[Ifeffit] Phase corrected Fourier transforms

Anatoly Frenkel frenkel at bnl.gov
Sat Sep 23 17:15:56 CDT 2006

My 0.533 Rouble: In my experience with some Mn oxides, the Mn-O FT magnitude
peak's position is 0.5 A lower its corresponding 1NN bond length, while the
Mn-Mn are 0.3 A lower than their bond lenghts. Thus, it would be misleading
for this and other similar compounds to apply theoretical phase correction
of the 1NN to the entire data, as it will shift only one peak correctly.


-----Original Message-----
From: ifeffit-bounces at millenia.cars.aps.anl.gov
[mailto:ifeffit-bounces at millenia.cars.aps.anl.gov]On Behalf Of Matthew
Sent: Saturday, September 23, 2006 4:14 PM
To: XAFS Analysis using Ifeffit
Subject: Re: [Ifeffit] Phase corrected Fourier transforms

OK, I have to put in my US$0.02/e0.02.  The phase correction can't mean much
if the scattering atoms are different, which is usually
the case.  If the scattering atoms are very heavy, then the phase correction
has a kink in it which could cause strange shapes if applied
to light-atom shells.  I've played with this phase correction and amplitude
correction, while I was at it, and not been very impressed.
One place where it might be useful is in the aforementioned case of heavy
and light scatterers.  If you use the correction for one of
these, then the corresponding shells sharpen and the other ones blur out, so
you can get a rough idea of who's who.  I suspect
this works better if you do the amplitude as well.

A related technique is to use model compounds+FEFF to get 'semi-empirical'
amps and phases which include all the artifacts
of the experiment.  Suppose, for instance, that you're looking at Cu in a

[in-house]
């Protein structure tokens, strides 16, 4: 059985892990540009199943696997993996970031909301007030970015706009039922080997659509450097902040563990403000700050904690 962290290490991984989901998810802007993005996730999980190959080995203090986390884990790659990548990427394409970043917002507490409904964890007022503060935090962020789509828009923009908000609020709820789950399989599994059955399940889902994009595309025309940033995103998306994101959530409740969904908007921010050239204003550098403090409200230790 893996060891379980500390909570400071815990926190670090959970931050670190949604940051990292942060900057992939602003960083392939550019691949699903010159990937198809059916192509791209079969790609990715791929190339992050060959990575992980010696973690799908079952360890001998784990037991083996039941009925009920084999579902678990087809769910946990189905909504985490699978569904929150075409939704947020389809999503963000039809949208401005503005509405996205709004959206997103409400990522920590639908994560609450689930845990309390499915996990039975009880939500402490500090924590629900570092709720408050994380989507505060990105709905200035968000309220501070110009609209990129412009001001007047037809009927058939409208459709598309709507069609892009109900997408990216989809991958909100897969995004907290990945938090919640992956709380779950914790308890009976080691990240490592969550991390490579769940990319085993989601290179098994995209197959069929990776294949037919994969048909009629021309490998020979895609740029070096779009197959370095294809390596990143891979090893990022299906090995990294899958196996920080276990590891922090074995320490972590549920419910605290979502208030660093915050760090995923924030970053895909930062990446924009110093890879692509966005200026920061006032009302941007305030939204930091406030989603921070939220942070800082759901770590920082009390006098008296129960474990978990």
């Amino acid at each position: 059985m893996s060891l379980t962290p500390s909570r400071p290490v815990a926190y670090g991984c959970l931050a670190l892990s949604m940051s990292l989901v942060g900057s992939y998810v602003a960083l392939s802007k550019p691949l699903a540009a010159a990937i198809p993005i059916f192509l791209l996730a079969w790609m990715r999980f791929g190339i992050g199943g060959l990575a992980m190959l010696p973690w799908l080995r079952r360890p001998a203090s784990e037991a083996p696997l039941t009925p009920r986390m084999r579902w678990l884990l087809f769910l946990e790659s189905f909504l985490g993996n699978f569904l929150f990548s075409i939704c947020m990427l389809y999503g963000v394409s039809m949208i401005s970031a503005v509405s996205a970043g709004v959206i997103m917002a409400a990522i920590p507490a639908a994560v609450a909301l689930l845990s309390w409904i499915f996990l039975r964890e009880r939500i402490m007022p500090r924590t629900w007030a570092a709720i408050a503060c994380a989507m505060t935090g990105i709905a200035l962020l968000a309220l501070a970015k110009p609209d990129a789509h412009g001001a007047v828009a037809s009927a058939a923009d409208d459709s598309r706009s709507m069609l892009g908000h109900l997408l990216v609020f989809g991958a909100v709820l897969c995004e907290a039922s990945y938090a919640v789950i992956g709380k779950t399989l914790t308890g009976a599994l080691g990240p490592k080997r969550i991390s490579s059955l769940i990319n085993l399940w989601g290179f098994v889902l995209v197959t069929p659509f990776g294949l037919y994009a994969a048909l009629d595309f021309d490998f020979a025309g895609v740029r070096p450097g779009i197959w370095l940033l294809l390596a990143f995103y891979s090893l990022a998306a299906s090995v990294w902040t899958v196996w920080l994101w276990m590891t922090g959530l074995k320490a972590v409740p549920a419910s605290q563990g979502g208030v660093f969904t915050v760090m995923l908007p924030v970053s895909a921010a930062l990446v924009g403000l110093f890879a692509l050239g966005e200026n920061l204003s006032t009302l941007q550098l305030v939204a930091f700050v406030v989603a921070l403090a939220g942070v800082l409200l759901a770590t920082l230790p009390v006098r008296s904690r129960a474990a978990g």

matrix of Fe, and you have data for Cu metal but
not for any known Cu->Fe scattering pair.  You can synthesize a
'semi-empirical' Cu->Fe phase and amp like this:

phi(Cu->Fe) = phi_exp(Cu->Cu)+(phi_theor(Cu->Fe)-phi_theor(Cu->Cu))
amp(Cu->Fe) = amp_exp(Cu->Cu)*amp_theor(Cu->Fe)/amp_theor(Cu->Cu)

If you don't want to do this for modeling, you can use this method for
comparing two spectra which you think might
be alike except for the central atom, by "correcting" one spectrum with the
difference to make it comparable to the other.

Another aspect to this whole thing is that people are very used to
uncorrected FT's and are aware that you have to add 0.3-0.4A
to the distances.  If you show only corrected FT's, I wonder if that will be
satisfying to the audience.

----- Original Message -----
From: "John J. Rehr" <jjr at leonardo.phys.washington.edu>
To: "XAFS Analysis using Ifeffit" <ifeffit at millenia.cars.aps.anl.gov>
Cc: "John J. Rehr" <jjr at phys.washington.edu>
Sent: Saturday, September 23, 2006 7:18 AM
Subject: Re: [Ifeffit] Phase corrected Fourier transforms

Dear Juan Antonio,

  I personally feel that adding phase correction to the XAFS FT is
highly desirable, and I encouraged its implementation in Athena.
The reasons are the following:

1) Peaks in  non-phase corrected FT are substantially in error.
2) The non-linearity of the phase shifts in high-Z materials leads
to multiple-peaks, thus blurring the FT.
3) Theoretical phase shifts are good enough that adding phase correction
tends to correct the peak positions and the problems due to non-linearities.
4) Adding phase correction does no-harm to the fits. That is, one gets
the same results whether or not phase correction is included.
5) Adding phase correction gives a FT which can be more easily
interpreted "by eye", that is the peaks have a more physical interpretation.
On the contrary, non-phase corrected FTs can be mis-interpreted.

Overall, my view is that the phase correction is like a prescription
lens which gives a sharper image. While the image may not be perfect,
at least it's generally much superior to the non-phase corrected FT.

  J. Rehr

On Fri, 22 Sep 2006, Juan Antonio [iso-8859-1] Maciá Agulló wrote:

> Hi all,
> I have read Phase corrected Fourier transforms in Athena manual and now
> I have a big doubt, ¿phase correction or not in a publication?
> I have read also that this correction is different (more complete) in
> Artemis and I am not sure if I should correct also in Artemis and which
> path should I use and why.
> I saw many papers dealing with EXAFS fits and they showed a "calculated"
> bond distance, I think it is: d = Reff + deltaR, right?
> I also ask for a paper where I can find that deltaE is ok (even for
> high-Z backscatterers) if deltaE < 10eV.
> I have high correlations between ss and SO2, and deltaR and deltaE. I
> tried different fits but I can not eliminate them, then...is the fit
> wrong?
> Sorry for these easy questions but I am a novice in XAFS.
> Thank you very much.
> Best regards,
> JA


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